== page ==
The concept of “wealth hoarding” has gained traction in the wake of the Occupy movement and the Bernie Sanders presidential campaigns, the idea being that billionaires are amassing treasure like mythical dragons in the same way someone with a hoarding disorder amasses newspapers or clothes.
It’s an understandable way of looking at the problem. The capitalist class is indeed grabbing up a greater and greater percentage of the wealth that’s being generated by the working class, and it just doesn’t make sense that someone would need billions of dollars when you can only drive one car at a time, wear one pair of pants at a time, eat one meal at a time, etc.
For normal people, the idea of wealth is associated with security, so once your family’s needs are met and their future is secure it’s hard to understand the impulse to keep amassing wealth far beyond that point without it being driven by some kind of compulsive neurosis. The fact that they pour so much money and energy into manipulating political systems to ensure they aren’t forced by taxation to share more of their wealth with the public makes them look even more like compulsive hoarders.
But this notion of vast wealth as a hoarding behavior misses the mark. And no, it isn’t because billionaires are awesome beneficent job creators whose wealth is being used by banks to grant people loans for homes and businesses and making the world a wonderful place to live.
It doesn’t work to think of the very rich as wealth hoarders because what they are doing has very little in common with the behavior of a compulsive hoarder. A compulsive hoarder gains nothing from their behavior, which generally ends up being self-destructive and socially alienating. It costs them everything, and gives them nothing. Their behavior is born of neurosis, and is entirely irrational.
The so-called wealth hoarders are not amassing wealth at the expense of others out of neurosis, and the motives driving their behavior are perfectly rational. They’re just a lot more depraved and a lot more uncomfortable to think about.
The ruling class continually extracts wealth from the public not so that they can become wealthier than they already are, but to keep the public from having that wealth. They’re not worried that they’ll be unable to support their needs in the future if they don’t extract another billion dollars, they just understand that the wealthier everyone else gets, the less their own wealth matters. They’re not wealth-hoarding, they’re wealth-obstructing.
Wealth is a zero-sum game, as is its good friend power. The more power everyone else has, the less power our current rulers would have over us. This is why so much energy goes into ensuring that votes have as little effect as possible on the operations of the state and making sure everything stays the same no matter what the public wants.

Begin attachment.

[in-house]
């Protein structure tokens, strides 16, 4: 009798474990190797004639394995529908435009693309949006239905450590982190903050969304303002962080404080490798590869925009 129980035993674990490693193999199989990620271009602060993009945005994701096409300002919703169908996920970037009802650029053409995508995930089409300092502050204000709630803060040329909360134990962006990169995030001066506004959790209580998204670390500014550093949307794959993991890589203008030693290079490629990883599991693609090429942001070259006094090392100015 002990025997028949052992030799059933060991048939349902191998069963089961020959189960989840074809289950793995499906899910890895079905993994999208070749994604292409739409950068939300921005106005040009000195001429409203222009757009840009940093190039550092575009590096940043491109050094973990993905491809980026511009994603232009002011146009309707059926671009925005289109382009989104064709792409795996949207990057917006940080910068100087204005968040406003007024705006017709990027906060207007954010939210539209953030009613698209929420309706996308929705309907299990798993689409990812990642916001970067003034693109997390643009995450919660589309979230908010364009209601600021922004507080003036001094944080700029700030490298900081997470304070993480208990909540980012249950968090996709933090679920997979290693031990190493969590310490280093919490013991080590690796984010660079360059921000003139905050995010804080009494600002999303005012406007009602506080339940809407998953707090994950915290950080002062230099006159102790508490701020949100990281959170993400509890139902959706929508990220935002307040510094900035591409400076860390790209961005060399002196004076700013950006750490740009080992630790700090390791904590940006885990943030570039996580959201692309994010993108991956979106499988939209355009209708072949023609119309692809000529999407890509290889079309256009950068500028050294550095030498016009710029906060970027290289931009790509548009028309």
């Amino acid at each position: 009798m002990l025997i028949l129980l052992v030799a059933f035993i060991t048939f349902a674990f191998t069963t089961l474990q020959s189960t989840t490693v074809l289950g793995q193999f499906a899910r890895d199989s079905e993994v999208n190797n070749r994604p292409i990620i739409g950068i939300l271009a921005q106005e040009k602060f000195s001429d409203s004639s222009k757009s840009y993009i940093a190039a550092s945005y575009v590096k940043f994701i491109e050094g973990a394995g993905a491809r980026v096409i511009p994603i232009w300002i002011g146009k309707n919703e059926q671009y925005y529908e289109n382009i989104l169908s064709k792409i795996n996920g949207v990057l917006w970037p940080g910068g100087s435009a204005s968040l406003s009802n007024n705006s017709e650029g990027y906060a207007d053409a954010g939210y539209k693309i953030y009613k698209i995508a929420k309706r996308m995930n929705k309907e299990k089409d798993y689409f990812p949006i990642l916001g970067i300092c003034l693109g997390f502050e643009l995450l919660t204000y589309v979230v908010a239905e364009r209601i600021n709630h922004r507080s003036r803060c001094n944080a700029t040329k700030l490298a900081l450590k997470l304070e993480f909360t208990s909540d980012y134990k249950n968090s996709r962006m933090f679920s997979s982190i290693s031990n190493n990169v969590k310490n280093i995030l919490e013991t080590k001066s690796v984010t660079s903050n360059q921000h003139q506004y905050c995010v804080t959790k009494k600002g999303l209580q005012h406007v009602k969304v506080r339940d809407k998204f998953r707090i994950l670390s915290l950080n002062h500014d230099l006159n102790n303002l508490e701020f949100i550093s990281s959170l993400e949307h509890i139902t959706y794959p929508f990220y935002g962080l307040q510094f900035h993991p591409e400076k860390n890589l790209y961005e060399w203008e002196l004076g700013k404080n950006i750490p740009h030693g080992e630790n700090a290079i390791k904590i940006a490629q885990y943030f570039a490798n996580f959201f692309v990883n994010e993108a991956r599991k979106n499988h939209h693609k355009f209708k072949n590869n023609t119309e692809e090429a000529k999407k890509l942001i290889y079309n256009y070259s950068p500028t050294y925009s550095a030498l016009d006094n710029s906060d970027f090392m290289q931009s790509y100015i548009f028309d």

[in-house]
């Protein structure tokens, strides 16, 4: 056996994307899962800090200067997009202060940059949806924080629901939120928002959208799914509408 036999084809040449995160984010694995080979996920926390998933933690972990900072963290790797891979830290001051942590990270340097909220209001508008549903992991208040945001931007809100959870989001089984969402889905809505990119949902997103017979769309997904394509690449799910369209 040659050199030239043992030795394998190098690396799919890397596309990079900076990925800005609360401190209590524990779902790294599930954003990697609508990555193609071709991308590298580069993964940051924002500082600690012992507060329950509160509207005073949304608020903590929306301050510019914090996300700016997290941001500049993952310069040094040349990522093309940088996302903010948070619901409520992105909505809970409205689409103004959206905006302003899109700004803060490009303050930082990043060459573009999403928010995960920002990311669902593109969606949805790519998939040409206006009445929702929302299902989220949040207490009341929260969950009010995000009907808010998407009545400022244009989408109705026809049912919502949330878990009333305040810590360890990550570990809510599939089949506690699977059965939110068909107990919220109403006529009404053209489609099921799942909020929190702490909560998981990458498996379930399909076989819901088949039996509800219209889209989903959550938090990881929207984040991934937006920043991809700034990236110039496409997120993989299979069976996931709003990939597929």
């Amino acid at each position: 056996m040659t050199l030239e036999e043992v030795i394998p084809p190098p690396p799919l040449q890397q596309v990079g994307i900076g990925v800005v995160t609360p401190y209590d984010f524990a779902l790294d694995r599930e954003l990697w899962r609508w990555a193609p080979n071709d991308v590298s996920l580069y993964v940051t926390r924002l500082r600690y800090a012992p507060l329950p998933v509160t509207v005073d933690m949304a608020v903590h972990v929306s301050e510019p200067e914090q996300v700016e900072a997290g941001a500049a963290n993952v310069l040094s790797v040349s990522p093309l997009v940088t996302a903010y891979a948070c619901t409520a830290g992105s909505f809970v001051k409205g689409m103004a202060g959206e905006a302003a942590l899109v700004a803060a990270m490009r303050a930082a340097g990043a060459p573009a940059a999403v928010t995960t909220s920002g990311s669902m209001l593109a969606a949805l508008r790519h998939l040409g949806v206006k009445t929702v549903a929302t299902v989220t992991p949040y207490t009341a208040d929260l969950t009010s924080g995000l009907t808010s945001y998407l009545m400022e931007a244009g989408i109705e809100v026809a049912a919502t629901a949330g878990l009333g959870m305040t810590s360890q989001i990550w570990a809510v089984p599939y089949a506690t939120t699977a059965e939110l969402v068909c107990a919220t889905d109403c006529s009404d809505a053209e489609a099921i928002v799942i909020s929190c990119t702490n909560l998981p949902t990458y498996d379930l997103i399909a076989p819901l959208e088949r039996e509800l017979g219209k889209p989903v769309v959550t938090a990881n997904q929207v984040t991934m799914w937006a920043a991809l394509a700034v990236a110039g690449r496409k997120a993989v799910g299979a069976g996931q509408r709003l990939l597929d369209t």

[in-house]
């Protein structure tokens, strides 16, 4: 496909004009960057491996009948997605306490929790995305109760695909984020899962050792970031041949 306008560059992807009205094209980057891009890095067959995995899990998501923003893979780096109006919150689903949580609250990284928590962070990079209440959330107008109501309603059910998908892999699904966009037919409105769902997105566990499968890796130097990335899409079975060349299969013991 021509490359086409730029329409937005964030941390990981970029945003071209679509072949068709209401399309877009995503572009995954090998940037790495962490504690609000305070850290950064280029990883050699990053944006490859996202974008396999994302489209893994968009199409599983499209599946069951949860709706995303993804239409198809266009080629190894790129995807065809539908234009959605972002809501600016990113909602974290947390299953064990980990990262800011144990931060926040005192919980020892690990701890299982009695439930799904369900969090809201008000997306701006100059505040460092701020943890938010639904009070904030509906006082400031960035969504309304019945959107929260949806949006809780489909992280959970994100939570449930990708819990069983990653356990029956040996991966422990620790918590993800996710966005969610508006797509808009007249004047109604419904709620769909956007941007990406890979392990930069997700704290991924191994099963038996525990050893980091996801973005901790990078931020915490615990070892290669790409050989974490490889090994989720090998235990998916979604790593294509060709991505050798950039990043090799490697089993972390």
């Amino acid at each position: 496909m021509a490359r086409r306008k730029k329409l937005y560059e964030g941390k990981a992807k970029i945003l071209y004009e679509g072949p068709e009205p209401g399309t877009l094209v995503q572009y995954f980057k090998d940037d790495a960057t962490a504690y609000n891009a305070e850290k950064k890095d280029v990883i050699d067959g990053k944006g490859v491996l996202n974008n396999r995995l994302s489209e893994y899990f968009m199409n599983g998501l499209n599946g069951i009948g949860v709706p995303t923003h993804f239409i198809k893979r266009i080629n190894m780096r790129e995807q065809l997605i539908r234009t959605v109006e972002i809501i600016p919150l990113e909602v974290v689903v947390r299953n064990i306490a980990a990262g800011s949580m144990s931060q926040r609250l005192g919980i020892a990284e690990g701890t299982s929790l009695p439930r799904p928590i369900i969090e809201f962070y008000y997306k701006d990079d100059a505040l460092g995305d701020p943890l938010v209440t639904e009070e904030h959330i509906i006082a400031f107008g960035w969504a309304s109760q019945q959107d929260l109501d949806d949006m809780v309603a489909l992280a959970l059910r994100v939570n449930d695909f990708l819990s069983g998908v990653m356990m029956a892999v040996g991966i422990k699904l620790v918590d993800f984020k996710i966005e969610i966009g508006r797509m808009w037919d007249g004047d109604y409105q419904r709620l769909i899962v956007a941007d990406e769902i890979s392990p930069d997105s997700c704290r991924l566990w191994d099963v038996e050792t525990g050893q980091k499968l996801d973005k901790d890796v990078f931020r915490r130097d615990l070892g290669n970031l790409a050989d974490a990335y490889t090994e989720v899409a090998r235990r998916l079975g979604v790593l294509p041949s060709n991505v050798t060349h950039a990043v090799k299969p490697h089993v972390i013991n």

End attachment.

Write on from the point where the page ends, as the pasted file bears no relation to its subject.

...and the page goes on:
Imagine if ordinary people started having as much influence over the direction human civilization will take as war profiteers, oil tycoons, globalized wage slavers and Silicon Valley plutocrats. Imagine if the working class had enough disposable income to begin funding grassroots political campaigns, building their own media networks, or even funding think tanks and NGOs to advance their own interests like plutocrats do today. Imagine if everyone could afford to work less and relax more, and finally start learning about what’s really going on in the world.
Wealth is meaningless if everyone is wealthy. Power is meaningless if everyone has power. The kings of our day have a vested interest in keeping everyone poor and powerless, because if everyone is king, then no one is king.
This is why our status quo systems work the way they work, and this is why you see a convergence of interests from such groups as corporate plutocrats, plutocrat-owned politicians and media, the arms industry, and military and intelligence agencies. These groups all have a vested interest in preserving the status quo and the ability to put that agenda in place, so they’ve fallen into a natural, de facto alliance with each other toward that end.
Workers around the world: lost $3.7 trillion in the pandemic
Billionaires around the world: gained $3.9 trillion in the pandemic
It's the biggest one-year wealth transfer in history, yet somehow barely anyone is talking about it.
— Dan Price (@DanPriceSeattle) March 25, 2021
It’s why we’ve seen a historic upward transfer of wealth during the Covid pandemic, with billionaires raking in trillions while ordinary people struggle with unemployment and soaring prices. And it’s why that transfer of wealth has been happening for decades since long before Covid. In a system where money is power and power is relative, a ruling class naturally emerges which needs to suppress the wealth and power of its subjects in order to continue to rule.
Rulers do not historically give up their rule voluntarily, so we can expect this continual pattern of wealth obstruction via wealth extraction to continue until people get tired of being kept poor and powerless by those who benefit from their poverty and disempowerment and use the strength of their numbers to force the emergence of a more equitable system. We can also expect our rulers to do everything in their power to prevent this from happening, including propagandizing the public into accepting the status quo and believing that anything better is impossible.
Drastic change in the not-too-distant future does seem to be inevitable, though, if only because we’re headed toward environmental collapse or nuclear winter if we don’t rise to the revolutionary occasion first. Humanity’s self-destructive patterning is in a race with our better angels, and right now it’s anybody’s race.
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